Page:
Over the years, I’ve noticed a trend in business. As a company becomes more successful, the needs change and unless owners stay on top of ensuring the environment is one which allows room to grow, the good ones will move on and the less competent ones will remain. The first thing that comes to mind is the “Peter Principle”.
This theory, first introduced by Canadian sociologist Dr. Lawrence Johnston Peter, is the notion that “in a hierarchy, every employee tends to rise to his or her level of incompetence”. In other words – every employee will be promoted until, inevitably, they reach a position which they can no longer work effectively. This doesn’t necessarily mean the employee’s incompetence is a result of the new position being more difficult. Often, the job requires a different skill set, which the employee may not posses.
When Money Mart first started in 1982, we hired our friends and family in an effort to save money (they were willing to work for a little less) and surround ourselves with people we trusted. We had a great time and kept costs down when we needed to and our franchisees did the same. As the business grew, it became more complicated. What was required in the early days changed when we had 135 outlets Canada-wide. Besides the fact that we were running out of friends and family to take advantage of, we soon learned about the Peter Principle and with that, a valuable lesson. In order to grow the business we needed to hire experienced, educated people who knew more about where we were going and how to get there than we did. For many entrepreneurs, including myself, this concept took some getting used to.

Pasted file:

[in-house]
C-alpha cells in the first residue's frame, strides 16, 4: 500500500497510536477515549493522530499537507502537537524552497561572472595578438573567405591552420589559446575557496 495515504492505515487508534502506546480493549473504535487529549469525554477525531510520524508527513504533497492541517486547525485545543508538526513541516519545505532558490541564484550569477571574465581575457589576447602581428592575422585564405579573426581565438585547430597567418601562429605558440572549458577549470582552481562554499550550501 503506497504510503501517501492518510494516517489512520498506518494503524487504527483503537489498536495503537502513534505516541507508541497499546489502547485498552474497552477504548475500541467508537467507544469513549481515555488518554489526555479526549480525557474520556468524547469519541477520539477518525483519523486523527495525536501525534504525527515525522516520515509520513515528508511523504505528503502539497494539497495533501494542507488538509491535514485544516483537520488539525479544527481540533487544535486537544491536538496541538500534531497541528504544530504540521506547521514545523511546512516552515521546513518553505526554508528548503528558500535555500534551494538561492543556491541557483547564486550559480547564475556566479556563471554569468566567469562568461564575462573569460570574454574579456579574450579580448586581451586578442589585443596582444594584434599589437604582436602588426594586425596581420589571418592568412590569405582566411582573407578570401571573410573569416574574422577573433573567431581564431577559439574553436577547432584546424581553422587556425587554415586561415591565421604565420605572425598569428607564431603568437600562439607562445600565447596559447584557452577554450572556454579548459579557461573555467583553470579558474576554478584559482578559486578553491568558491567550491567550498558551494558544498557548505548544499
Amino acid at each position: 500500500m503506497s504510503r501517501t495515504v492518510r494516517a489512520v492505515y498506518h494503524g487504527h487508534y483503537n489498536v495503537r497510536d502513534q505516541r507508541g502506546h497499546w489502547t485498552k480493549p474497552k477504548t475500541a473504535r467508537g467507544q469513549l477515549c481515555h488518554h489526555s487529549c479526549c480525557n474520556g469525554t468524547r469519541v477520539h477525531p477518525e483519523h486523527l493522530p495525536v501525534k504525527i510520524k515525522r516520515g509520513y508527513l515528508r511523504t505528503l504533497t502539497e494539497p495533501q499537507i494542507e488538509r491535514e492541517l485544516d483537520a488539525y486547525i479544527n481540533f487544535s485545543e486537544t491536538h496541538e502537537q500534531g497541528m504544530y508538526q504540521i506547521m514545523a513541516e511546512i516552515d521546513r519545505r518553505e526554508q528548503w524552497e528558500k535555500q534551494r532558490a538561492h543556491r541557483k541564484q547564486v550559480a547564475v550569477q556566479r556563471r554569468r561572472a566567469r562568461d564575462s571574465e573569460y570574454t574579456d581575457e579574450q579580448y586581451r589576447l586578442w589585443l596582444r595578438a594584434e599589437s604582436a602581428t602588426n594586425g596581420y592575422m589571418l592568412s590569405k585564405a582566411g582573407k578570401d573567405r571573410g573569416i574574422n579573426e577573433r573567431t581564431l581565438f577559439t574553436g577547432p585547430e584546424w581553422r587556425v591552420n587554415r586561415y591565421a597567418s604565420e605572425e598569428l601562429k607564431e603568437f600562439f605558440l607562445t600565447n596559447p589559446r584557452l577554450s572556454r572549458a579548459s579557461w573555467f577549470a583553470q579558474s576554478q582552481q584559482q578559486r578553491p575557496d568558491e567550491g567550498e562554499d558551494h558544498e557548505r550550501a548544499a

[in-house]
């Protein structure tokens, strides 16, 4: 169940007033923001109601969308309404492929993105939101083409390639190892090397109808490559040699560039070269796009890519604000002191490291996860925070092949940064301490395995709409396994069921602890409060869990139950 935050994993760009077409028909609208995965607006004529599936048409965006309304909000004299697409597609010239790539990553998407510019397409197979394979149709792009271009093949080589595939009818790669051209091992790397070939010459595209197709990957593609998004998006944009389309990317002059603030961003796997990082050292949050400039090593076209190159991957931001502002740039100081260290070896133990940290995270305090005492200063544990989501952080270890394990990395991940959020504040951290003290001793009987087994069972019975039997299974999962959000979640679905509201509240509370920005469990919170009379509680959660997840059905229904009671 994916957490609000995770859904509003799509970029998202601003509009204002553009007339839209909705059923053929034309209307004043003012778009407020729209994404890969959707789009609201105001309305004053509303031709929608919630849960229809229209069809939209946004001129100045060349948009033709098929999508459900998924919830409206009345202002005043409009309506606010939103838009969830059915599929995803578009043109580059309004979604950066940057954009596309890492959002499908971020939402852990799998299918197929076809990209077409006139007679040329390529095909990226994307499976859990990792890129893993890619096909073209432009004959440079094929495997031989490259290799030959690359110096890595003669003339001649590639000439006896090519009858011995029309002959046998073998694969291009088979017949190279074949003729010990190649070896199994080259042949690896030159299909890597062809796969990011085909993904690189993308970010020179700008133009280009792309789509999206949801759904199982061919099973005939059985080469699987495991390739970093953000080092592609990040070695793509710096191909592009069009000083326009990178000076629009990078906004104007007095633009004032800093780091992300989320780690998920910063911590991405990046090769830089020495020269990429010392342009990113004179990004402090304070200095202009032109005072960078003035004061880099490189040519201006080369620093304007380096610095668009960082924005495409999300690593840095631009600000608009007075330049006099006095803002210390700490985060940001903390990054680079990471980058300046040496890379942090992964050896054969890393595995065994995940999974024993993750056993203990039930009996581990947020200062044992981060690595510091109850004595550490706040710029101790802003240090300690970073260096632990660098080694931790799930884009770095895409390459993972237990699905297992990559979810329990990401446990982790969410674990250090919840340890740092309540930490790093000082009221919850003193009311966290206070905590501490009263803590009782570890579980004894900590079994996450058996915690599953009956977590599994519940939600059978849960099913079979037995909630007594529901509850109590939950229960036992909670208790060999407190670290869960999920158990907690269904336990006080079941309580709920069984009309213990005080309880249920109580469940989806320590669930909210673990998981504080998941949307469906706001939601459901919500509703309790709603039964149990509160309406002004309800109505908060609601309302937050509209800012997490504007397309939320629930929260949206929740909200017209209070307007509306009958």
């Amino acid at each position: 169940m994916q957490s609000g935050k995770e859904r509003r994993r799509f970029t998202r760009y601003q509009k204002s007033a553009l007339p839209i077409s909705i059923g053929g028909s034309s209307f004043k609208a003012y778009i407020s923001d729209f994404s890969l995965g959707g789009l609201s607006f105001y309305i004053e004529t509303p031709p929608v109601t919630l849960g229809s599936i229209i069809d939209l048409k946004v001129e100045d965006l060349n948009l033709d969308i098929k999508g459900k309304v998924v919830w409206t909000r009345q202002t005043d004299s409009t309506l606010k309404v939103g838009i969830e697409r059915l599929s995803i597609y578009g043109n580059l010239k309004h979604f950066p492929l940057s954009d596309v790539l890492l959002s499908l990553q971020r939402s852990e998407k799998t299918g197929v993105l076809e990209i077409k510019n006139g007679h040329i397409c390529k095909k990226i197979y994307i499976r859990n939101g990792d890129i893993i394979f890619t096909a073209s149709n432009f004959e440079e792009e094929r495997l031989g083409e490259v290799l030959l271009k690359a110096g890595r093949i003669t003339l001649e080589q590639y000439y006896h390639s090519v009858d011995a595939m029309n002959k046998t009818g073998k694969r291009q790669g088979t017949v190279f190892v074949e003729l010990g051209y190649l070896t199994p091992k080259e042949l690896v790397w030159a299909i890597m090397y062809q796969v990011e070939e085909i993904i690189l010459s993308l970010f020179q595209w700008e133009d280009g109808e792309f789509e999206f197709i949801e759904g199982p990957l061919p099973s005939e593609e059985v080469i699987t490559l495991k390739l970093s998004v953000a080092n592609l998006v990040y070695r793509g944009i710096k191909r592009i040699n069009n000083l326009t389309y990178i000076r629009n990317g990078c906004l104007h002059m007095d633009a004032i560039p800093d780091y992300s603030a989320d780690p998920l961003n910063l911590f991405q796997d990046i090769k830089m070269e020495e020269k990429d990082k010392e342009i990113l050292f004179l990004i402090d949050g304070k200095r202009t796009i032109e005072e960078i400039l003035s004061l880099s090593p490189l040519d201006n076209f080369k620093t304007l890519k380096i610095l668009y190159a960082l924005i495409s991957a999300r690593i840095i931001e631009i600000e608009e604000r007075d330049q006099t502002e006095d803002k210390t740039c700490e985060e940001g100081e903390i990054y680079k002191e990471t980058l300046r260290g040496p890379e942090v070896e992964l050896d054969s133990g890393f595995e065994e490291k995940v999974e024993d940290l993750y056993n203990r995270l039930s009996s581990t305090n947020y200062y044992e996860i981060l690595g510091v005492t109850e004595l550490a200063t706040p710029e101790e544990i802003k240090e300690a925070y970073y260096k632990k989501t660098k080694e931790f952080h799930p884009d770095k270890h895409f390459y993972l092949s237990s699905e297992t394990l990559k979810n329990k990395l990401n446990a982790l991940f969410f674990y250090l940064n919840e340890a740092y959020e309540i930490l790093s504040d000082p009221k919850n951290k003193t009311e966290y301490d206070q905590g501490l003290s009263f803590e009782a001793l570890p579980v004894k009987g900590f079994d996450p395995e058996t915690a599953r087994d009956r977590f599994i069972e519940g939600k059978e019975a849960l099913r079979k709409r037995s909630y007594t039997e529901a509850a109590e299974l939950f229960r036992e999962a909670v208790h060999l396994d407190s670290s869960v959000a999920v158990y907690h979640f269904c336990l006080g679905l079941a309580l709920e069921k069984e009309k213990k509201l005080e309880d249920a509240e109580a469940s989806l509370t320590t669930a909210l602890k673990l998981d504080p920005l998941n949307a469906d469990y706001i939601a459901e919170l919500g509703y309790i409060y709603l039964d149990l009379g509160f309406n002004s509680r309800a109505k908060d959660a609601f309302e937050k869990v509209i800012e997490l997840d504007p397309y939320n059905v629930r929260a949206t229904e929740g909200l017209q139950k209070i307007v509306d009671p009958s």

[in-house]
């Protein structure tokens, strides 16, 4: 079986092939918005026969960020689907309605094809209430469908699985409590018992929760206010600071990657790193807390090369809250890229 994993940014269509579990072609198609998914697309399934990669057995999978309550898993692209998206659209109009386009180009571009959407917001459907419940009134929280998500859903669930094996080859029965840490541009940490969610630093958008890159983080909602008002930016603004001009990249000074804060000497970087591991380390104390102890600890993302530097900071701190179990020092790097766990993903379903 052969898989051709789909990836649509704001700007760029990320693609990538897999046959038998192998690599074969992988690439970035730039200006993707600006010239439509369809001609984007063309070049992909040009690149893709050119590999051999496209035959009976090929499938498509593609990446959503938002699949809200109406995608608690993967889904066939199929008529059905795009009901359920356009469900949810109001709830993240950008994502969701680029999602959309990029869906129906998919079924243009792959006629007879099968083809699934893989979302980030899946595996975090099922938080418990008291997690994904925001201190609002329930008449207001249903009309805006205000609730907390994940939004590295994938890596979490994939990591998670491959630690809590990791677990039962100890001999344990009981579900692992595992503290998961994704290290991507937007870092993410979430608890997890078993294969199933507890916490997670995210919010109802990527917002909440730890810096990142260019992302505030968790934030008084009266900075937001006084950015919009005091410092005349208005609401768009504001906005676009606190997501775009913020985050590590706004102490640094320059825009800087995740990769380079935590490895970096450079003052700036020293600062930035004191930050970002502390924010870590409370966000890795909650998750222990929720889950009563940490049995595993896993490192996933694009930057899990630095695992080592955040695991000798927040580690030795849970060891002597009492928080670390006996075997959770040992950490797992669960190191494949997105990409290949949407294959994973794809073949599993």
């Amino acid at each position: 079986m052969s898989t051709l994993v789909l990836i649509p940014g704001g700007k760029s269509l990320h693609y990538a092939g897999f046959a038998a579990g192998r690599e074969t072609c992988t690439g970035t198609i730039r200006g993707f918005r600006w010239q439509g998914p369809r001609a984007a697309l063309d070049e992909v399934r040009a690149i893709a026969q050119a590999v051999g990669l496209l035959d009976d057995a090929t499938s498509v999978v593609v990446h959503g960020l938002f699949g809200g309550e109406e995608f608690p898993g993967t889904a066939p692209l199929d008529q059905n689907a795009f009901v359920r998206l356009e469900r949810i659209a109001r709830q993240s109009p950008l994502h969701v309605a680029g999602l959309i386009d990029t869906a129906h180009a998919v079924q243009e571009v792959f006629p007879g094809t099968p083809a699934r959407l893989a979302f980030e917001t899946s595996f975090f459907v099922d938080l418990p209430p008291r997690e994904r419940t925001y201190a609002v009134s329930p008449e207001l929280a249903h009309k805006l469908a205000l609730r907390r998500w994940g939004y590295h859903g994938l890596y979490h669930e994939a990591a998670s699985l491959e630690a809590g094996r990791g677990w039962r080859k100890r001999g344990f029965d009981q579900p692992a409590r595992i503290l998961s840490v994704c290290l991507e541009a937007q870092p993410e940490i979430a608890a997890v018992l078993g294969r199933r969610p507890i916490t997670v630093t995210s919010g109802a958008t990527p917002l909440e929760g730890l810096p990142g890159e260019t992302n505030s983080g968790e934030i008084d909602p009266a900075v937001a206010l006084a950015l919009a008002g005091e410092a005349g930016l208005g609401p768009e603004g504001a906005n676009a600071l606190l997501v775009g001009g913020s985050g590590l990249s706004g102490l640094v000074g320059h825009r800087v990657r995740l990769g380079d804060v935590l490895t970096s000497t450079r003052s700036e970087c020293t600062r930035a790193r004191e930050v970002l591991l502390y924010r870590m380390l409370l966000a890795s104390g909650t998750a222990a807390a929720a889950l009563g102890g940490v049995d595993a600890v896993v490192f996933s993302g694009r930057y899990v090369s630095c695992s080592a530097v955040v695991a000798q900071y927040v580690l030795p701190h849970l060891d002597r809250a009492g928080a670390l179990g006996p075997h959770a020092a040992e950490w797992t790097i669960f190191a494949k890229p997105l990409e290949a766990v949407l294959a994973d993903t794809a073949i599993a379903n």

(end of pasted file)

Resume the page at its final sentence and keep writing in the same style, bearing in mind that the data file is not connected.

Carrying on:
With growth, comes change which is what most of us work so hard for. Now apply the Peter Principle and assume that everyone will reach their level of “incompetence”. In order to grow a business to its full potential, we have to accept this, suck up our pride, and hire those people who haven’t yet reached theirs in order to show us the opportunities we may not know to look for ourselves.
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